ABSTRACT – The trajectory, structure and origin of the Chelyabinsk asteroidal impactor
Earth is continuously colliding with fragments of asteroids and comets of various sizes. The largest encounter in historical times occurred over the Tunguska river in Siberia in 1908, producing an airburst of energy equivalent to 5–15 megatons of trinitrotoluene (1 kiloton of trinitrotoluene represents an energy of 4.185 × 10^12 joules). Until recently, the next most energetic airburst events occurred over Indonesia in 2009 and near the Marshall Islands in 1994, both with energies of several tens of kilotons. Here we report an analysis of selected video records of the Chelyabinsk superbolide of 15 February 2013, with energy equivalent to 500 kilotons of trinitrotoluene, and details of its atmospheric passage. We found that its orbit was similar to the orbit of the two-kilometre-diameter asteroid 86039 (1999 NC43), to a degree of statistical significance sufficient to suggest that the two were once part of the same object. The bulk strength—the ability to resist breakage—of the Chelyabinsk asteroid, of about one megapascal, was similar to that of smaller meteoroids and corresponds to a heavily fractured single stone. The asteroid broke into small pieces between the altitudes of 45 and 30 kilometres, preventing more-serious damage on the ground. The total mass of surviving fragments larger than 100 grams was lower than expected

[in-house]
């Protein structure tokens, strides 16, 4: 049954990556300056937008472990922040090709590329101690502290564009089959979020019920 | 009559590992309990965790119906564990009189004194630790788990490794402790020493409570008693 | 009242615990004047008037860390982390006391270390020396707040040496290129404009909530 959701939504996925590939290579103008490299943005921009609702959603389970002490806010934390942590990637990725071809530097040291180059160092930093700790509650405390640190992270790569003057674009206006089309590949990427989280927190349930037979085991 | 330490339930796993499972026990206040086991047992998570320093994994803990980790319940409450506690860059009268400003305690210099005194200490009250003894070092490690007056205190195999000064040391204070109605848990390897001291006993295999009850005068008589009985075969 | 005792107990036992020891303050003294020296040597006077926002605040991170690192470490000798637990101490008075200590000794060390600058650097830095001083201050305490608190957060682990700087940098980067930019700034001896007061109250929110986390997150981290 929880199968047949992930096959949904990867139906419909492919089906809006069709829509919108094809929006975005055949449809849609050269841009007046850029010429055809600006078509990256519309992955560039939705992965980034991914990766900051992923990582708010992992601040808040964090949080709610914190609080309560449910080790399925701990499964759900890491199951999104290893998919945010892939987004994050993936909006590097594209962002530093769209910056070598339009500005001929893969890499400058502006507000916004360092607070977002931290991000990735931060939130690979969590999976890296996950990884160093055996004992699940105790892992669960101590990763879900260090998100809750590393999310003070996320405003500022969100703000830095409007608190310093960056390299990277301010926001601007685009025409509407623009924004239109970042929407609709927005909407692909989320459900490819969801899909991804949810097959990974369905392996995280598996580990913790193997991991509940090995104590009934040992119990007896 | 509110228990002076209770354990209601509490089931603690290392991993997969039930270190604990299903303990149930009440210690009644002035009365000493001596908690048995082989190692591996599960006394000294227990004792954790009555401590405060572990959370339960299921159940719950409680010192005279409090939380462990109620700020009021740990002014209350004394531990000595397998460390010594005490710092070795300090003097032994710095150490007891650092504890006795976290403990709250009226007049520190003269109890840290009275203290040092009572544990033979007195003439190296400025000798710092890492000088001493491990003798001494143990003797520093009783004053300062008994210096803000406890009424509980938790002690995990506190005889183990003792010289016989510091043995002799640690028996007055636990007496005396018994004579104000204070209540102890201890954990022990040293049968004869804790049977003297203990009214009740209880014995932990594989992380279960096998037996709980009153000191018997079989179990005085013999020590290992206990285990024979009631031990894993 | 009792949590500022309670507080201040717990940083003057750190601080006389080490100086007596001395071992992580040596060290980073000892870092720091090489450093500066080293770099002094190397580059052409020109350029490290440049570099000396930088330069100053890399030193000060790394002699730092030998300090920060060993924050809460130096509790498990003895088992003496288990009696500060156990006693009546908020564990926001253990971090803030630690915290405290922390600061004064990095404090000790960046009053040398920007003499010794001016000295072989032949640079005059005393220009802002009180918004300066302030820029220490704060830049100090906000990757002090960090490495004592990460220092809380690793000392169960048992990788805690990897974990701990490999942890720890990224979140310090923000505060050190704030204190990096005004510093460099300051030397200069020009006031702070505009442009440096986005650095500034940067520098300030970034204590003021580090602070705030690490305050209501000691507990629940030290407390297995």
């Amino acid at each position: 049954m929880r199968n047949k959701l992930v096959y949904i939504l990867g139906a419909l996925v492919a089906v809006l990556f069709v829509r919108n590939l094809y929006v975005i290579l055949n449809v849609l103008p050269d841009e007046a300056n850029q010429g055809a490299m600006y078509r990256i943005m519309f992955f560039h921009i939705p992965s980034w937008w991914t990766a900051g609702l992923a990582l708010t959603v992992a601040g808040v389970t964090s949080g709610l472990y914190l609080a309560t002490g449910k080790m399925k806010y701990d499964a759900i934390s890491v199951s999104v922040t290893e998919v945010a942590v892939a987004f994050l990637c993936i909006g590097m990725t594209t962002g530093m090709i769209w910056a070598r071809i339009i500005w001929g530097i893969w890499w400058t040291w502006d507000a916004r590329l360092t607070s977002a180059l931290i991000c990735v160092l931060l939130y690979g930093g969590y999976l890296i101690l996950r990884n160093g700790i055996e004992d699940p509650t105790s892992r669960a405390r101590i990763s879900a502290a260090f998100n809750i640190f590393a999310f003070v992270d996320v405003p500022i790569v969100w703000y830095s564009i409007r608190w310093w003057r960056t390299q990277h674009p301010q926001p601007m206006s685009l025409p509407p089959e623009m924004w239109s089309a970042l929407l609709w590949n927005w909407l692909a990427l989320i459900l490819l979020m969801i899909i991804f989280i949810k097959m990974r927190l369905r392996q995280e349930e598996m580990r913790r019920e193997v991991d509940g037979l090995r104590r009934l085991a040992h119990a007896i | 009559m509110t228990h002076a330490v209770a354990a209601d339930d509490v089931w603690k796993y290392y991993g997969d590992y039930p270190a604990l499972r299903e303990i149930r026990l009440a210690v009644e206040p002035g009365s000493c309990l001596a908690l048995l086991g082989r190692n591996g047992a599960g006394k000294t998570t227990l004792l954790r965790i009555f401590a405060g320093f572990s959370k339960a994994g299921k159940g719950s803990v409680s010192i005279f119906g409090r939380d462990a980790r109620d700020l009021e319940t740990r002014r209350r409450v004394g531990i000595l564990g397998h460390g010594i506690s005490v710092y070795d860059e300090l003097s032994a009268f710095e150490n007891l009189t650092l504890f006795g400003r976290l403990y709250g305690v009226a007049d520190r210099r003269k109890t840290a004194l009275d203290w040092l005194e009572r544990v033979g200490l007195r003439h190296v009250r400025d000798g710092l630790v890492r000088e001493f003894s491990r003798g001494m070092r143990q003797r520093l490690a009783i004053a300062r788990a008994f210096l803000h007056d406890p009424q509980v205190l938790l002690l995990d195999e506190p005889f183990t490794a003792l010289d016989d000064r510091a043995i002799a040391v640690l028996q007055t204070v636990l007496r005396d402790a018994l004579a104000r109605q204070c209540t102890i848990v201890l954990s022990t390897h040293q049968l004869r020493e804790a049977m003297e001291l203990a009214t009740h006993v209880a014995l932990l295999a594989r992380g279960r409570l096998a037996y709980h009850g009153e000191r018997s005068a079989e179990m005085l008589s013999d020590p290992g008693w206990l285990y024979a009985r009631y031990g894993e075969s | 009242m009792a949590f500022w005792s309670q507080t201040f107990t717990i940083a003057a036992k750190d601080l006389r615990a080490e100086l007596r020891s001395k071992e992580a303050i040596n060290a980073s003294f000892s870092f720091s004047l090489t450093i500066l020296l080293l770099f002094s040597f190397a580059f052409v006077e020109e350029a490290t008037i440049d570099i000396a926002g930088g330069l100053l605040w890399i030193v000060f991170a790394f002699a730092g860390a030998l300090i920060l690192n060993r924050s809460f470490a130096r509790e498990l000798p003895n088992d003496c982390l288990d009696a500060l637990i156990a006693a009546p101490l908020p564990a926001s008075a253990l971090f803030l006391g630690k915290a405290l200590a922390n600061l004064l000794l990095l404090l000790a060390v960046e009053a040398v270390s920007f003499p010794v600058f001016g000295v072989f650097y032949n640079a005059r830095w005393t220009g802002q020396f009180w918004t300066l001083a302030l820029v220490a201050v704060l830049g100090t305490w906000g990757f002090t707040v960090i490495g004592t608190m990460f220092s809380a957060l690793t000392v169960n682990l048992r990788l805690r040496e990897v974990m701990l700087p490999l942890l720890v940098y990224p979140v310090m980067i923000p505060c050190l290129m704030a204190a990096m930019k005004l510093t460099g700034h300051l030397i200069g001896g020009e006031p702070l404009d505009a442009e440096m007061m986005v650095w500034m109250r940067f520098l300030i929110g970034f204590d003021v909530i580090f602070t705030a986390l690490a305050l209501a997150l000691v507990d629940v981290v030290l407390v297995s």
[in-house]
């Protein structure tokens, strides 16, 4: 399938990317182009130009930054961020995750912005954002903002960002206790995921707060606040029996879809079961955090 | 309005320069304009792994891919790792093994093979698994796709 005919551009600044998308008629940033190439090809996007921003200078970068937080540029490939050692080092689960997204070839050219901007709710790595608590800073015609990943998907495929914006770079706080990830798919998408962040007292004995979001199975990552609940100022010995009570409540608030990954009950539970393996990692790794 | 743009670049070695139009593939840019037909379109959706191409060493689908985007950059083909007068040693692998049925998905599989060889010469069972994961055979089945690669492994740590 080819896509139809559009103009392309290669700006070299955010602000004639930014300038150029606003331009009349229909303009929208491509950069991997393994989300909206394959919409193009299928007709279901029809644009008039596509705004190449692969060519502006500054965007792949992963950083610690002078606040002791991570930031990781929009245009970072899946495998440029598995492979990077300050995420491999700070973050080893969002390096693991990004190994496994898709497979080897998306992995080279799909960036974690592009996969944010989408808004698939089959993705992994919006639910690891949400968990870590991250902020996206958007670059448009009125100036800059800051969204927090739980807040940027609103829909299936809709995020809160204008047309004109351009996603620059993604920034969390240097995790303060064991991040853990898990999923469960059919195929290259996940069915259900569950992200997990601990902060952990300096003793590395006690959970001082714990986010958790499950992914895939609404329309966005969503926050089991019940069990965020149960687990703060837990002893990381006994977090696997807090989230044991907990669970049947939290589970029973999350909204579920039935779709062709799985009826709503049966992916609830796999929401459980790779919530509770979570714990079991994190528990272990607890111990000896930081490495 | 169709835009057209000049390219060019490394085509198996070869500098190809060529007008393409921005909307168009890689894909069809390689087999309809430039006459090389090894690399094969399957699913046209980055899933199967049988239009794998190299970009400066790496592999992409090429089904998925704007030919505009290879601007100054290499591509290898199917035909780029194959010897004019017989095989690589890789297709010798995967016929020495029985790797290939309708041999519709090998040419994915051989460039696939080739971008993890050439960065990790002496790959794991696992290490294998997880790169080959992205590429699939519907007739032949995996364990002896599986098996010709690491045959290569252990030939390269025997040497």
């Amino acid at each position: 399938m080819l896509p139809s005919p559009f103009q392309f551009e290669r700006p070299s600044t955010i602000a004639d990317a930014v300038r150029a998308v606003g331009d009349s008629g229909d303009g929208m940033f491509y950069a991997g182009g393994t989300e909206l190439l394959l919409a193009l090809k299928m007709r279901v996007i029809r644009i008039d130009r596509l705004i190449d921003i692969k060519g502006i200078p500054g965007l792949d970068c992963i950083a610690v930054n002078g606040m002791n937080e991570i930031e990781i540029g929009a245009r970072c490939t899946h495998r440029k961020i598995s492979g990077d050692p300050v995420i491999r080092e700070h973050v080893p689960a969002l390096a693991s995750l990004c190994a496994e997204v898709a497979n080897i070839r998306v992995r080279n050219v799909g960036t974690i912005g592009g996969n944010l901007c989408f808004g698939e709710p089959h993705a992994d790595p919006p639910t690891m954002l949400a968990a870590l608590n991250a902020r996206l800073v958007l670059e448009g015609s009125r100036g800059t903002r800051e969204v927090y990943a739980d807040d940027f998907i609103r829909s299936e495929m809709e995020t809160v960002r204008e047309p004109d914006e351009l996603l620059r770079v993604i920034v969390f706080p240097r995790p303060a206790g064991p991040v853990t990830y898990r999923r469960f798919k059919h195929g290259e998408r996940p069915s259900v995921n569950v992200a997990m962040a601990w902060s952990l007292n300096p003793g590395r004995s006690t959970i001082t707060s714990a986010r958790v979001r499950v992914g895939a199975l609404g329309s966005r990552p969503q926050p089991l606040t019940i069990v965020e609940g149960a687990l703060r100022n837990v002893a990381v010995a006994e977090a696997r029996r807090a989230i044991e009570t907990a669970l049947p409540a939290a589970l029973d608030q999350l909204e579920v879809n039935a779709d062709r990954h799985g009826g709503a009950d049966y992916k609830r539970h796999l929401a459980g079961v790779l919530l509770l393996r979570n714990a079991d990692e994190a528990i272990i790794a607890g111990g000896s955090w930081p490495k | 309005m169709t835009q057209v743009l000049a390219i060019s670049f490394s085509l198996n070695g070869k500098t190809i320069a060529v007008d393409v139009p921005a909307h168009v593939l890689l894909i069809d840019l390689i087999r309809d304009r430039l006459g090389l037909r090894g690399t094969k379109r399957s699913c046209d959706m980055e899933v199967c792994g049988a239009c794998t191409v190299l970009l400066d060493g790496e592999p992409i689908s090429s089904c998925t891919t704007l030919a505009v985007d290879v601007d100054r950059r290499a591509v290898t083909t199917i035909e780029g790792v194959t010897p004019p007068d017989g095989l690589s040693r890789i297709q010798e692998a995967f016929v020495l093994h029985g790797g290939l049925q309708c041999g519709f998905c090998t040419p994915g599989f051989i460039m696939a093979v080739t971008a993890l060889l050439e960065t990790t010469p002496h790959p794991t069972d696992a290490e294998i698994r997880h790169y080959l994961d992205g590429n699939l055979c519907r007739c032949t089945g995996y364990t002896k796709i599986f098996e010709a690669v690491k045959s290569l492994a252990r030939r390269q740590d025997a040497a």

Brian Wang is a Futurist Thought Leader and a popular Science blogger with 1 million readers per month. His blog Nextbigfuture.com is ranked #1 Science News Blog. It covers many disruptive technology and trends including Space, Robotics, Artificial Intelligence, Medicine, Anti-aging Biotechnology, and Nanotechnology.